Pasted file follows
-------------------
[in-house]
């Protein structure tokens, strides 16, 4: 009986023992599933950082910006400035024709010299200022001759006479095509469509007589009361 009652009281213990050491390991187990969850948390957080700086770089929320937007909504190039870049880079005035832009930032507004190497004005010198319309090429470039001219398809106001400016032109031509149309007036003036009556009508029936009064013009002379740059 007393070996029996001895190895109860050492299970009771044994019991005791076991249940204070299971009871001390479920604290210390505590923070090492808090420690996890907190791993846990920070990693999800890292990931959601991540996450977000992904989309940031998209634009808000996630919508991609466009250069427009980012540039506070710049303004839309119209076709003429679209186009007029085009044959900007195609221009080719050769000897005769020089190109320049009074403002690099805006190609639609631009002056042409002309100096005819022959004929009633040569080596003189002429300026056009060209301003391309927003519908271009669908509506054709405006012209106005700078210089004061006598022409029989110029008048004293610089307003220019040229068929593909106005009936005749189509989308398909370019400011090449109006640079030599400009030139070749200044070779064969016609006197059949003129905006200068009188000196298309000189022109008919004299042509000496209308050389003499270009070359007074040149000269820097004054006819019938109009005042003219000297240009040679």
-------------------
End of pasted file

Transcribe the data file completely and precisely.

[in-house]
């Protein structure tokens, strides 16, 4: 009986023992599933950082910006400035024709010299200022001759006479095509469509007589009361 009652009281213990050491390991187990969850948390957080700086770089929320937007909504190039870049880079005035832009930032507004190497004005010198319309090429470039001219398809106001400016032109031509149309007036003036009556009508029936009064013009002379740059 007393070996029996001895190895109860050492299970009771044994019991005791076991249940204070299971009871001390479920604290210390505590923070090492808090420690996890907190791993846990920070990693999800890292990931959601991540996450977000992904989309940031998209634009808000996630919508991609466009250069427009980012540039506070710049303004839309119209076709003429679209186009007029085009044959900007195609221009080719050769000897005769020089190109320049009074403002690099805006190609639609631009002056042409002309100096005819022959004929009633040569080596003189002429300026056009060209301003391309927003519908271009669908509506054709405006012209106005700078210089004061006598022409029989110029008048004293610089307003220019040229068929593909106005009936005749189509989308398909370019400011090449109006640079030599400009030139070749200044070779064969016609006197059949003129905006200068009188000196298309000189022109008919004299042509000496209308050389003499270009070359007074040149000269820097004054006819019938109009005042003219000297240009040679």